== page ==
Around a quarter of respondents thought the balance of information was about right. The top two topics that respondents wanted to see more of were information on employment law and targeted information about their employers.

Pay, pensions and other work concerns

After Brexit, pay was the next most important issue for members. The government’s decision to limit civil service pay awards to just 1.5% infuriated members in the public sector. A majority of respondents chose pay and pay progression as their main work issue.

As previously mentioned, organisational change and changes to pension schemes were the top issues for members in the nuclear and digital sectors.

Work-related stress was significantly higher in the energy sector, which may be contributing to/a reflection of the sector’s poor management culture.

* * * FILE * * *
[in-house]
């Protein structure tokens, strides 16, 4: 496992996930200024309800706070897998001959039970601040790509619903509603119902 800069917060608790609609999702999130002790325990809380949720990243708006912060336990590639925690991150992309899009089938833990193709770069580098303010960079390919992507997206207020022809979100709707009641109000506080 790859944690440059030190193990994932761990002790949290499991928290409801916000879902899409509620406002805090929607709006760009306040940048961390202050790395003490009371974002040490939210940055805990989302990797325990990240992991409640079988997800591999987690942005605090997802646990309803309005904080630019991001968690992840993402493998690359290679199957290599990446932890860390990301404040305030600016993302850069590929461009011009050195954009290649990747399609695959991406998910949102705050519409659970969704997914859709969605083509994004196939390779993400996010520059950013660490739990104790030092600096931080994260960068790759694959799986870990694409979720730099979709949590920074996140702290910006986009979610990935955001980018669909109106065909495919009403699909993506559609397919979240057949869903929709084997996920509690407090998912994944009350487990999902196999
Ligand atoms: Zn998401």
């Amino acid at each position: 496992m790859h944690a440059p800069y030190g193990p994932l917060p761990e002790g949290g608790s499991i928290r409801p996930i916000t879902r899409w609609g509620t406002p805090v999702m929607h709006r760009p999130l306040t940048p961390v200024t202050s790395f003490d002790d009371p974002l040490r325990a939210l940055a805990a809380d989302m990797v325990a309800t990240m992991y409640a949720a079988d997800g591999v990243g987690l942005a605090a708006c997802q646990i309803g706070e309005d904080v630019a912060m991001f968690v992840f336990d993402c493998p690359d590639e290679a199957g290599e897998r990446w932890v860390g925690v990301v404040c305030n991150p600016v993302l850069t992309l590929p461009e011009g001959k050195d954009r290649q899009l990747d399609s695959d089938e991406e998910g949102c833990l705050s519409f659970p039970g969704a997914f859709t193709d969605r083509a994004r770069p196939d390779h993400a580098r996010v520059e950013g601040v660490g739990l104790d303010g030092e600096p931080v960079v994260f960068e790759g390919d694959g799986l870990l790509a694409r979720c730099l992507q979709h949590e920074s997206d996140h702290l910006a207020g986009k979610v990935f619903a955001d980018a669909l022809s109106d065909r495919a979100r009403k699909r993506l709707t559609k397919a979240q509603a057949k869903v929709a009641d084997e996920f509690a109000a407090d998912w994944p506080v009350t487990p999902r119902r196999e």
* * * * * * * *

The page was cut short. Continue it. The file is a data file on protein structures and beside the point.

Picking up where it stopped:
Overall, female and male respondents identified similar work concerns, but with some distinctive sector patterns.

Female respondents were more likely to highlight bullying and harassment than male respondents, particularly in defence and nuclear.

England, Scotland, Wales and Northern Ireland

Respondents in Wales and Northern Ireland were the most satisfied with union assistance and were much more likely to say that information from the union nationally was useful.

But satisfaction with union representation at work was uneven across the four nations.